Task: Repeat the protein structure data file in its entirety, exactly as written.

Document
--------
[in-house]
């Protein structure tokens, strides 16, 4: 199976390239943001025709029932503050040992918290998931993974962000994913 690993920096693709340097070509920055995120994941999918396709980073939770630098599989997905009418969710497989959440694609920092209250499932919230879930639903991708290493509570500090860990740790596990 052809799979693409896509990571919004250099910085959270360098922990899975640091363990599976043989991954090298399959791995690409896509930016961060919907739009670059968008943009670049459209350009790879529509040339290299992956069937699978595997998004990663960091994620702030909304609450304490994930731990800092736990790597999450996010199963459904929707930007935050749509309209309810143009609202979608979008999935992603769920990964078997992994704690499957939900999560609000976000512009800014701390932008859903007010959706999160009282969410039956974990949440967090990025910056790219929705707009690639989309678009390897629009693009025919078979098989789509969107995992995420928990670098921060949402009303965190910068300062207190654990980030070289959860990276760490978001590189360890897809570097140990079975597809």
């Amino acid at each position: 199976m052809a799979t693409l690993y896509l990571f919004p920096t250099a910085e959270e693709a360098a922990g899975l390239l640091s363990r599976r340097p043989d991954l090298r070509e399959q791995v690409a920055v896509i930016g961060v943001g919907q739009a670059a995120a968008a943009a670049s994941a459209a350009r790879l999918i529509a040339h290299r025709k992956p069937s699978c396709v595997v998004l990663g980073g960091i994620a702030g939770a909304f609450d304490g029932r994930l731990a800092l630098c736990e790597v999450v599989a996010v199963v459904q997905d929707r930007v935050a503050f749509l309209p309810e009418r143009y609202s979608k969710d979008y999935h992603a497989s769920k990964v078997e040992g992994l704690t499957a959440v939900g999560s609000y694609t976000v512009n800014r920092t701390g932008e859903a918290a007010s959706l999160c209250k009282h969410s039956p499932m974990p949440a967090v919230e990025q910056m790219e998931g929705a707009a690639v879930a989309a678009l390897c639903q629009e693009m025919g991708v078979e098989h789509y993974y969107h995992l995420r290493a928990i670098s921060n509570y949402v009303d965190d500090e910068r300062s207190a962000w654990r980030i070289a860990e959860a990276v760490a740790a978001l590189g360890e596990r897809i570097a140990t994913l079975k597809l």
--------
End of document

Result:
[in-house]
């Protein structure tokens, strides 16, 4: 199976390239943001025709029932503050040992918290998931993974962000994913 690993920096693709340097070509920055995120994941999918396709980073939770630098599989997905009418969710497989959440694609920092209250499932919230879930639903991708290493509570500090860990740790596990 052809799979693409896509990571919004250099910085959270360098922990899975640091363990599976043989991954090298399959791995690409896509930016961060919907739009670059968008943009670049459209350009790879529509040339290299992956069937699978595997998004990663960091994620702030909304609450304490994930731990800092736990790597999450996010199963459904929707930007935050749509309209309810143009609202979608979008999935992603769920990964078997992994704690499957939900999560609000976000512009800014701390932008859903007010959706999160009282969410039956974990949440967090990025910056790219929705707009690639989309678009390897629009693009025919078979098989789509969107995992995420928990670098921060949402009303965190910068300062207190654990980030070289959860990276760490978001590189360890897809570097140990079975597809």
């Amino acid at each position: 199976m052809a799979t693409l690993y896509l990571f919004p920096t250099a910085e959270e693709a360098a922990g899975l390239l640091s363990r599976r340097p043989d991954l090298r070509e399959q791995v690409a920055v896509i930016g961060v943001g919907q739009a670059a995120a968008a943009a670049s994941a459209a350009r790879l999918i529509a040339h290299r025709k992956p069937s699978c396709v595997v998004l990663g980073g960091i994620a702030g939770a909304f609450d304490g029932r994930l731990a800092l630098c736990e790597v999450v599989a996010v199963v459904q997905d929707r930007v935050a503050f749509l309209p309810e009418r143009y609202s979608k969710d979008y999935h992603a497989s769920k990964v078997e040992g992994l704690t499957a959440v939900g999560s609000y694609t976000v512009n800014r920092t701390g932008e859903a918290a007010s959706l999160c209250k009282h969410s039956p499932m974990p949440a967090v919230e990025q910056m790219e998931g929705a707009a690639v879930a989309a678009l390897c639903q629009e693009m025919g991708v078979e098989h789509y993974y969107h995992l995420r290493a928990i670098s921060n509570y949402v009303d965190d500090e910068r300062s207190a962000w654990r980030i070289a860990e959860a990276v760490a740790a978001l590189g360890e596990r897809i570097a140990t994913l079975k597809l």